Even though crude oil production in Texas continues to increase, drilling activity for future reserves has slowed because of weakness in natural gas prices and instability in crude oil markets, according to the latest Texas Petro Index (TPI).

Among the latest TPI findings: estimated Texas natural gas output totaled more than 575.75 Bcf, a year-over-year monthly decline of nearly 58 Bcf (9.1%). With natural gas prices in September ($2.60/Mcf) trailing prices in September 2011 ($3.93/Mcf) by about 34%, the value of Texas-produced gas declined in September by nearly $1 billion, falling 40% to about $1.494 billion from $2.489 billion in September 2011.

Declines in the drilling rig count and drilling permit applications offset big gains in oil well completions and crude oil production, according to the Texas Alliance of Energy Producers, which produces the TIP, an index of industry activity. The divergent trends combined with price volatility to yield a TPI of 270.9 in September, 6.3% higher than in September 2011, but the TPIs third decline in the past four months.

After increasing at an annual rate of more than 2.5% through the first quarter of 2012 to 272.3 in March, the TPI has reached a plateau. Growth slowed to a rate of 0.2% in April and May. After reaching a high in May of 272.7, the TPI declined 1.0% in June to 271.7 and 0.1% in July to 271.6, before rallying slightly in August to 272.0.

“At mid-year, even though crude prices were recovering from an unexpected $30/bbl dip in the second quarter, we speculated that aggregate activity levels might well cool a bit over the balance of the year,” said Karr Ingham, the Texas Alliance of Energy Producers economist who created the TPI and updates it monthly. “Through September, at least, that appears to be the case.”

“This plateau is in no way a ‘crash,’ and there is little expectation of that at current crude prices levels.”

Among the leading indicators that oil and gas producers in Texas are dialing down activity, Ingham cited: a statewide monthly average rig count that peaked in May and June at 932 before slipping for three consecutive months to 876 in September; the number of drilling permits issued each month, which has declined year-over-year for three straight months to 17% fewer in September compared to September 2011; total estimated oil and gas industry employment, which appears to have peaked in August before declining in September to a year-over-year growth rate to 5.3% after peaking at about 18% earlier in 2012; and crude oil prices, which have fallen by $12-13/bbl since mid-September.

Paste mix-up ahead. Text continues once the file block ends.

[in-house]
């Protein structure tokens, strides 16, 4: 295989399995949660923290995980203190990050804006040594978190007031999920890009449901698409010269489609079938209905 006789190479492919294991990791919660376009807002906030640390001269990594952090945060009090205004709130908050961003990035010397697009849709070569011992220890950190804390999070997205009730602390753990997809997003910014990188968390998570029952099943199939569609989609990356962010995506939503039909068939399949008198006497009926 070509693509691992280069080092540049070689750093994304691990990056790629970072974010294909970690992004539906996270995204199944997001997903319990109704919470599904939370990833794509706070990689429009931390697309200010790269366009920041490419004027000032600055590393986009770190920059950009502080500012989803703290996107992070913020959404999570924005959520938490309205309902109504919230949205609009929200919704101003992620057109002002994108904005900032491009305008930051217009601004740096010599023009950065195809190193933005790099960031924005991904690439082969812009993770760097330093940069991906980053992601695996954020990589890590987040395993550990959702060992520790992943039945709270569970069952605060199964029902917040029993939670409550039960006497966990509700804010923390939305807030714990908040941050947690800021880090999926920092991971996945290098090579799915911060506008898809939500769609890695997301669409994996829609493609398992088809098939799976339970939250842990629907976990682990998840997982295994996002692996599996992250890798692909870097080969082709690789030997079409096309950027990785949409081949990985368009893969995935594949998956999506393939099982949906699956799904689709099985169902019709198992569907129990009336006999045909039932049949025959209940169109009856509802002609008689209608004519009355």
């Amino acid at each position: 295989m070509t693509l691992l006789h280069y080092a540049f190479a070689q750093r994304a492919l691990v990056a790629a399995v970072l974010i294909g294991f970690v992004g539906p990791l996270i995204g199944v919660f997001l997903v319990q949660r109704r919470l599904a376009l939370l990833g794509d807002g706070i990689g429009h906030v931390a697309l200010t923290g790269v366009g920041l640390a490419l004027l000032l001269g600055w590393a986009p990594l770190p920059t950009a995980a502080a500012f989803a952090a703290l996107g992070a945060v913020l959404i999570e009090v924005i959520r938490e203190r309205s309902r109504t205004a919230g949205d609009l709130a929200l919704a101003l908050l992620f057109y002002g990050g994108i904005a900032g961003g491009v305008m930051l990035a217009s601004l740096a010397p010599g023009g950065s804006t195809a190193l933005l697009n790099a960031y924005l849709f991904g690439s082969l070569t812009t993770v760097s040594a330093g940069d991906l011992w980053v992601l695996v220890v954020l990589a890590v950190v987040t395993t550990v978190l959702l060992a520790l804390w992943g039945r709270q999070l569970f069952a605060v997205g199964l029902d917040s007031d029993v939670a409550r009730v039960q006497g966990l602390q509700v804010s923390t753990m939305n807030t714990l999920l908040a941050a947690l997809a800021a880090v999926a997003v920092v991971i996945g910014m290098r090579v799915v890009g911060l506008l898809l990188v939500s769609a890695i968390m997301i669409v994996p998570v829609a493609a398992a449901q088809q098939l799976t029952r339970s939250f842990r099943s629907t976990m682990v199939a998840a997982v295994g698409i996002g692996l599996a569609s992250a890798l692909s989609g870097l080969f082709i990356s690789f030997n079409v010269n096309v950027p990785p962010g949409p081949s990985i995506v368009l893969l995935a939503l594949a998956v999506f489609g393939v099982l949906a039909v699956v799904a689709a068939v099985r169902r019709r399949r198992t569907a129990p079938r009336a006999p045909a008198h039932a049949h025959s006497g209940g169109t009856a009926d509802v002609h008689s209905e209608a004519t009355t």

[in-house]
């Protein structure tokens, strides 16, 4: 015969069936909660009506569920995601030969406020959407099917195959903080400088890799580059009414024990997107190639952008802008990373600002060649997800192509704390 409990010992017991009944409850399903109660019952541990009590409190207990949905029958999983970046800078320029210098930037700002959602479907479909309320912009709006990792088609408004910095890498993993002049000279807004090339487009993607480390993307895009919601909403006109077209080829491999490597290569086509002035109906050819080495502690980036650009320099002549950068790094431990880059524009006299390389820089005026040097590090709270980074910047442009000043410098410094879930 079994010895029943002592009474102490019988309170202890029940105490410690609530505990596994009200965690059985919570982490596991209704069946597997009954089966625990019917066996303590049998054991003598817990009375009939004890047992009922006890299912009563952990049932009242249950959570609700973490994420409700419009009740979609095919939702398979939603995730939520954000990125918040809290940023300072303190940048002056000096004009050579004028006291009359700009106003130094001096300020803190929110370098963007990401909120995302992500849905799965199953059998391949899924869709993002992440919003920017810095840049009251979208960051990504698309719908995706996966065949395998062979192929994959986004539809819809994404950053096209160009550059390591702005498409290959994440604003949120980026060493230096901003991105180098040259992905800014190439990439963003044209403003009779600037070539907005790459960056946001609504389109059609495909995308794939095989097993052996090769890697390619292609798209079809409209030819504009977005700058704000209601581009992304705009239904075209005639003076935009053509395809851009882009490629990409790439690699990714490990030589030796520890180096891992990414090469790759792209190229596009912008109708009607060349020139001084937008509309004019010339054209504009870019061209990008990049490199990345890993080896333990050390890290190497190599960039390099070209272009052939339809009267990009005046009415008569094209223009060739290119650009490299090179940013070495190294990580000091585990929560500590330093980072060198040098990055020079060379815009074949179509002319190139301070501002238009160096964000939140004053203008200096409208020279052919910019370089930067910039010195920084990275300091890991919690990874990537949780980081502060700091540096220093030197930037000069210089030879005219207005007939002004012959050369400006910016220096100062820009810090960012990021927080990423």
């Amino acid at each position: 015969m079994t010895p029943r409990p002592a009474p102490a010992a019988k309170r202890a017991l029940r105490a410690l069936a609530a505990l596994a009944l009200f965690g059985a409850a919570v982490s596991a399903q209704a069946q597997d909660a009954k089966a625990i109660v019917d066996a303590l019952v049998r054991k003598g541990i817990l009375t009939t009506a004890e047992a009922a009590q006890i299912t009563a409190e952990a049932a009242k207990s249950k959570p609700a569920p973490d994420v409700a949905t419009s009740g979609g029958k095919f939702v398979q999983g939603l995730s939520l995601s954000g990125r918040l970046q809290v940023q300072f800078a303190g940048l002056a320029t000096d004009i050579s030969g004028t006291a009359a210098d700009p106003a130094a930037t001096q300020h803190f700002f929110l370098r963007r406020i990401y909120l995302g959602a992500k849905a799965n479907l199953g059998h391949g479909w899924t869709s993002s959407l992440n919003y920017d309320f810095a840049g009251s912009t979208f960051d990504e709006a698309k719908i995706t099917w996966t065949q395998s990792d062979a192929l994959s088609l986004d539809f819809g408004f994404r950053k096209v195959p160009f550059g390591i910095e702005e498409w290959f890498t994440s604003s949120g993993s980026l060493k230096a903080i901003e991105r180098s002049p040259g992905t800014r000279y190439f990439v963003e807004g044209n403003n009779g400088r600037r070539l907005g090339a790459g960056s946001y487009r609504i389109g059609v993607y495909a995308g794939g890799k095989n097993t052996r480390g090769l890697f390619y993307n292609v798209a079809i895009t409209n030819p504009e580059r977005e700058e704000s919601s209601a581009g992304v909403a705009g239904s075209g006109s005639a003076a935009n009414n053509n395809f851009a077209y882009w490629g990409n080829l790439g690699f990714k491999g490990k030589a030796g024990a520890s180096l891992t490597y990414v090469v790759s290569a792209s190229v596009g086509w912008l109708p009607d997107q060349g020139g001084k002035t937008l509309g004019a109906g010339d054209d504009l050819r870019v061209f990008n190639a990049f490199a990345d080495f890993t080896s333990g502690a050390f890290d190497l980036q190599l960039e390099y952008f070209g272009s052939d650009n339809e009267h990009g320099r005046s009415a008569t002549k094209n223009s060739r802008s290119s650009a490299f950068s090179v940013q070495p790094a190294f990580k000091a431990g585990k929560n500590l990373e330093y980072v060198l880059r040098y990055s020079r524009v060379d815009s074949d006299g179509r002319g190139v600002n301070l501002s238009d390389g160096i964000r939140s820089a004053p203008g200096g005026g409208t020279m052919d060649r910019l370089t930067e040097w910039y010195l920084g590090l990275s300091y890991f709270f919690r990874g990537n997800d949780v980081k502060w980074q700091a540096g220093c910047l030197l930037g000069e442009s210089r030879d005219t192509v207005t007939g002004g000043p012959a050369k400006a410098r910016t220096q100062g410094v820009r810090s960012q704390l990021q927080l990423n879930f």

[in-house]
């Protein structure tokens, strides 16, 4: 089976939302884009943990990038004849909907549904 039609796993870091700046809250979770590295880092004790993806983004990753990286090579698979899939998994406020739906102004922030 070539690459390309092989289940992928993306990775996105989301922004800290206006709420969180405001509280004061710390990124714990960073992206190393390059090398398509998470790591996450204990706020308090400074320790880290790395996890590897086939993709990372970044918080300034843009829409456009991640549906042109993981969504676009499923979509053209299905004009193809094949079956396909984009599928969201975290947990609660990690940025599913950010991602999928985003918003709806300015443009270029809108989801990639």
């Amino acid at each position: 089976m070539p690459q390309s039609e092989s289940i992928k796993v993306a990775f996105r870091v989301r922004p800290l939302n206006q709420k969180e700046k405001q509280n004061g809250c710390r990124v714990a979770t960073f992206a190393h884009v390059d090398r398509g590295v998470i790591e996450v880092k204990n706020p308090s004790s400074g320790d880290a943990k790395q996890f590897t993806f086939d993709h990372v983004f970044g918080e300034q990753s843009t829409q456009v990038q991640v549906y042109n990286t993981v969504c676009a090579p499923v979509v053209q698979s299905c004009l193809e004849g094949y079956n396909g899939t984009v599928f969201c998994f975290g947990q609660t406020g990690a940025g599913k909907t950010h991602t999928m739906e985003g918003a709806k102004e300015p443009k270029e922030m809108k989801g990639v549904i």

“Crude oil price volatility likely is feeding producers’ concerns about a lack of upside support for crude oil pricing,” Ingham said. “It would be unlikely for producers to begin expanding activity again until crude prices indicate that market demand is rising.”

Among leading TPI indicators during September were these: estimated crude oil production in Texas totaled more than 47.2 million bbl, about 4.67 million bbl (11%) more than in September 2011. The value of Texas-produced crude oil totaled an estimated $4.32 billion, about $824 million (23.6%) more than in September 2011. TPH indicators also noted that the Baker Hughes Inc. count of active drilling rigs in Texas averaged 876, about 2.3% fewer than in September 2011, when 897 rigs on average were active. Drilling activity in Texas peaked in September 2008 at a monthly average of 946 rigs before falling to a trough of 329 in June 2009.

In addition, TPH found that in September, he number of Texans estimated by the Texas Workforce Commission to be on oil and gas industry payrolls totaled 247,200, about 12,500 (5.3%) more than in September 2011. Total oil and gas industry employment in Texas reached a record 251,600 in June. Industry employment in Texas dropped to a low of 179,200 in October 2009 after reaching a record 222,300 in October 2008, during the previous growth cycle.

A composite index based upon a group of upstream economic indicators, the TPI in September declined to 270.9. In the current economic cycle, the TPI expanded for 29 consecutive months from a low of 188.5 in December 2009 to a high of 272.7 in May. The TPI peaked at 287.8 in October 2008.

Separate data from the Railroad Commission of Texas for September showed the commission issued 1,640 original drilling permits in September compared with 1,984 in September 2011. The September total included 1,441 permits to drill new oil and gas wells, 44 to re-enter existing well bores, and 155 for recompletions. Permits issued last September included 507 oil, 120 gas, 953 oil and gas, 52 injection, two service and six other permits.

Texas preliminary August crude oil production averaged 1.34 million b/d, up from the 983,864 b/d average of August 2011. The preliminary figure for August is about 41.60 million bbl, up from an estimated 30.50 million bbl reported during August 2011.

In September operators reported 657 oil, 178 gas, 34 injection and two other completions compared to 323 oil, 260 gas, 19 injection and one other completion in September 2011. Total well completions for 2012 year to date are 10,836, up from 5,944 recorded during the same period in 2011. Operators reported 687 holes plugged and no dry holes in September compared to 668 holes plugged and no dry holes in September 2011.

Texas oil and gas wells produced 549,882,336 Mcf of gas based upon preliminary production figures for August, up from August 2011 production of 543,112,563 Mcf. Texas preliminary August total gas production averaged 17,738,140 Mcf/d. Texas production last August came from 148,967 oil wells and 94,338 gas wells.

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